In 1906 Anna Marion Friesen, from Mountain Lake, Minnesota, married Henry W. Lohrenz, Tabor’s president-elect. In 1908, a year and a half later, Henry received his Bachelor of Arts degree from McPherson College, thirty miles from nearby Hillsboro where about two hundred and fifty Mennonite Brethren attended church between the years of 1898 and 1905. 4 A conversation which Anna, Henry’s wife shared, dating back to those years, offers insight into what the founding of Tabor represented for him. Anna was the daughter of Julius Friesen, an unusually forward-looking person whose family emigrated from Russia to Boone County, Nebraska, in 1879. Julius Friesen attained a physician’s license at age fifty from the Kansas City Homeopathic College in 1895, making him the first MB to attain that degree. His daughter, Anna Marion (1877-1975), graduated with a B.A. from Mankato State University, Minnesota, in 1904, making her the first MB to receive a college degree.

Anna and H. W. married when he was twenty-eight. In 1957, when she was eighty years of age, Anna reflected on her husband’s preoccupation in those early years related to the educational needs of MB and KMB young people. Just four days after their wedding in Minnesota in 1906 the two of them were on a train en route to Kansas to establish their new home. She reported:

We had just settled comfortably in our coach seats. It was then that my companion looked straight into my eyes and said “Was werden wir fuer unsere Jugend tun?” (“What will we do for our young people?”). He had patiently waited till the wedding activities were over and the painful farewells were behind us. Now I could give him my undivided attention to that which was uppermost in his heart. . . . I was a bit puzzled, since I did not know the circumstances of his church. We had not seen each other for nearly four years. He carefully conveyed to me the general trend of his people. 5 {78}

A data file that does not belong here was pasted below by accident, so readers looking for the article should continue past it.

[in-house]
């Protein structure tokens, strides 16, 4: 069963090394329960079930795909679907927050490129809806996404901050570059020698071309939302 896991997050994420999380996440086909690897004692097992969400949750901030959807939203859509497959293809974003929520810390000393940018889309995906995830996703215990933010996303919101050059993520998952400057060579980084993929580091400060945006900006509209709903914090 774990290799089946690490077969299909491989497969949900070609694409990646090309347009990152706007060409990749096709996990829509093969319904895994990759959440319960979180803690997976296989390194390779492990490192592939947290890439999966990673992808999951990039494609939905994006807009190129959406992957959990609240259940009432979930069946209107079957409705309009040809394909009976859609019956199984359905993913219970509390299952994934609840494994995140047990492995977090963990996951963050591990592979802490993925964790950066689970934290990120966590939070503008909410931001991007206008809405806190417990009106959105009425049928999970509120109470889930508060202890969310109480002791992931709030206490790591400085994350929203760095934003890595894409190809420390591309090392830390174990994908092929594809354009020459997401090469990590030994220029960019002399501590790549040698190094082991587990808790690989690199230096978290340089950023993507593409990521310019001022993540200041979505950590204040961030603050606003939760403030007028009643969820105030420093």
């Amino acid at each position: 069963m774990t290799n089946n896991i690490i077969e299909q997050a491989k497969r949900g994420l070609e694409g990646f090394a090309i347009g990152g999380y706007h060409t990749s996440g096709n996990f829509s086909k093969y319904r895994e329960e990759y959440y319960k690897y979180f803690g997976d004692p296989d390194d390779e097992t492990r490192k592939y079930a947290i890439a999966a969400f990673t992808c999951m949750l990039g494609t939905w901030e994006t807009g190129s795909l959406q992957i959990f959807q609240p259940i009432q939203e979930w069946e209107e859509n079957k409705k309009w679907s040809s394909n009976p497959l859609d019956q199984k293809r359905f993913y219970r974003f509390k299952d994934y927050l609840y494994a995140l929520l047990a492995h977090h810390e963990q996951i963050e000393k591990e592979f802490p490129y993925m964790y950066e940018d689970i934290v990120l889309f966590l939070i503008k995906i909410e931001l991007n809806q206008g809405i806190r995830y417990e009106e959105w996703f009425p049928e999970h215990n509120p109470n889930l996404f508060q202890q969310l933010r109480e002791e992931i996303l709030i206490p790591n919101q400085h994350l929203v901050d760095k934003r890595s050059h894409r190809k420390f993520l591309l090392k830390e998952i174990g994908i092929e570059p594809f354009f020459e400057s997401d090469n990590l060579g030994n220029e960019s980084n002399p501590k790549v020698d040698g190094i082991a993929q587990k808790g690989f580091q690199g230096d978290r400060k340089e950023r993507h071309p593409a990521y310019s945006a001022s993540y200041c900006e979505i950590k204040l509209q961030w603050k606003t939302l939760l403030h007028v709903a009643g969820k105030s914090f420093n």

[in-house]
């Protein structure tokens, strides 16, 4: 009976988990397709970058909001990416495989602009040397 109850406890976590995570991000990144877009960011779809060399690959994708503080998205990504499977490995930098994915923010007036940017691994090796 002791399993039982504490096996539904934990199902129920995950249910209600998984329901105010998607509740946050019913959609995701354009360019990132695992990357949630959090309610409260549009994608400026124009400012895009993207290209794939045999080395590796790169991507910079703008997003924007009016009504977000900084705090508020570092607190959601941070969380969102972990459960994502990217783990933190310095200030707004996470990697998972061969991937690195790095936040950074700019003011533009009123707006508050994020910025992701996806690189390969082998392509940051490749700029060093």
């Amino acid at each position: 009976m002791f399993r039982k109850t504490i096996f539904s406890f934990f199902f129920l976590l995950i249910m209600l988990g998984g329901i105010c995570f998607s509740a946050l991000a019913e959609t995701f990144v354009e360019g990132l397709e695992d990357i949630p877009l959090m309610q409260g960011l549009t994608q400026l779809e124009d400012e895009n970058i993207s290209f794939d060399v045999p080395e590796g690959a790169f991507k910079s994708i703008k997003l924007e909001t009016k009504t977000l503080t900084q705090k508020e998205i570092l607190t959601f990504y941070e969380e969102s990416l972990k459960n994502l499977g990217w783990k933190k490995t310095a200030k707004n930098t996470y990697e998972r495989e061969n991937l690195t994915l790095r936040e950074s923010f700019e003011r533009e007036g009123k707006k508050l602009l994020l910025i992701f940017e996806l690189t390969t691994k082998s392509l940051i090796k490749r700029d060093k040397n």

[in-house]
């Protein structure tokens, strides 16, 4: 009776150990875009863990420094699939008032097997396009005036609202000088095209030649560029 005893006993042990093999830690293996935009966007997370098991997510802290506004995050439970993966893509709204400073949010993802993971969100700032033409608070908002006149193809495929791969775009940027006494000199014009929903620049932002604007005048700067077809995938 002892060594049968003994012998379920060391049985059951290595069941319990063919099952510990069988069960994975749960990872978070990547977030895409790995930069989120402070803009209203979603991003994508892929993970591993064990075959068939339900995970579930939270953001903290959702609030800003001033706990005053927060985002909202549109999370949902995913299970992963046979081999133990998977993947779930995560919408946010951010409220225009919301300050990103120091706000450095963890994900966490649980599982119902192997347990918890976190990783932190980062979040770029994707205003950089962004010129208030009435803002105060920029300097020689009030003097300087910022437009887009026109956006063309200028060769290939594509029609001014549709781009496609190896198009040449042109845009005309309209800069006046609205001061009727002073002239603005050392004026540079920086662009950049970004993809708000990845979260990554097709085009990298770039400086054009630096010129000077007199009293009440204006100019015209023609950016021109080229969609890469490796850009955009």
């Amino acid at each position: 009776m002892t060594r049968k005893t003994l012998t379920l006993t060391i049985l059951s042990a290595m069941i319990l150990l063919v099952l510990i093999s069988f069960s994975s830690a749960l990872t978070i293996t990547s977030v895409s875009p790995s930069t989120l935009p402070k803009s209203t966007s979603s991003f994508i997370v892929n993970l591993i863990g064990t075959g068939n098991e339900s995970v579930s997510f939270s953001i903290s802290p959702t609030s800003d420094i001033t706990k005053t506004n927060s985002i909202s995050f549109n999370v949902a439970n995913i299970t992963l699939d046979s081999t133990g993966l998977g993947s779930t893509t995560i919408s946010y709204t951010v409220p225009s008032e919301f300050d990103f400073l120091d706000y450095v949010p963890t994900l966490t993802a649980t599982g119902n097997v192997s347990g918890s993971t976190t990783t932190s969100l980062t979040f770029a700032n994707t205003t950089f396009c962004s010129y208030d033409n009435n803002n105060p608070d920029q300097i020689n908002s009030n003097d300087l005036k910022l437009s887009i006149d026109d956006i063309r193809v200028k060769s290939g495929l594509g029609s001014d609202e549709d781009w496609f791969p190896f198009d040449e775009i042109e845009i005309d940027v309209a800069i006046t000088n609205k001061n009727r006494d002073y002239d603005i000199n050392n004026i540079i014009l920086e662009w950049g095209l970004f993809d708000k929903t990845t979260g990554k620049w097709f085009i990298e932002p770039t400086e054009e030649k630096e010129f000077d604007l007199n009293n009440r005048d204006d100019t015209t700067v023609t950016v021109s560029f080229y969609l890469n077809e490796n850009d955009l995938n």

Mrs. Lohrenz was a remarkable person. She had attended McPherson College a few years prior to her graduation from Mankato. She was not only H. W. Lohrenz’s wife but also an academic colleague. Throughout her life she shared common interests, conference ministries, and various other concerns with her husband. She kept abreast of world events, read widely, and was conversant in many areas of thought.

A contemporary, Esther (Hiebert) Ebel, once commented, “H. W. Lohrenz and his wife made up a team—and she was the dominant one in that team. He was reticent; she was more relational in reaching out to people. Together they modeled an ideal marriage partnership.” 6 Later she also studied at the University of Kansas and at other schools when re-location for H. W.’s additional studies took them elsewhere. Later, when needed, she occasionally taught some of his classes at Tabor when other duties necessitated his absence from the College. The Julius Friesen home from which she came seemed to foster an open atmosphere for such broad interests and studies.


One of the first students to enroll at Tabor that first year was Anna’s sister Katherine Friesen, H. W. Lohrenz’s sister-in-law. Katherine was asked to teach music in the absence of any other available teacher and was named “Instructor in Music.” For two years she filled that role in addition to being a student and graduating from a two-year course in 1910. Little is known about the preparation this twenty-six year old student had to teach music. One must assume that this was another one of the broad disciplines she and her sister Anna learned in their home.

Some of this is reflected in comments about the father, Julius Friesen, translated from the German in a 1936 obituary relating to important highlights of his life:

Brother Julius Friesen, our dear father, was born in Muensterburg, Russia, October 30, 1848. When he was fifteen he lost his mother, and at age twenty he became a member of the Lichtenau Mennonite Church. Two years later, through the proclamation of God’s Word by minister Bernhard Harder, he experienced an awakening, which was followed by serious struggles and extensive searching in God’s Word, leading to his being born again to a living hope in Jesus. Through his baptism [based] on this living faith, he was received into the membership of the Mennonite Brethren Church, to which he remained faithful to the end. {79}

In 1875, father married a widow, Anna Enns, born Janzen, and thereby assumed responsibilities for her two children. After four years he participated in organizing a group emigrating to America. Here our parents found a new home in Boone County, Nebraska, experiencing the pioneer years. The Lord faithfully provided for them.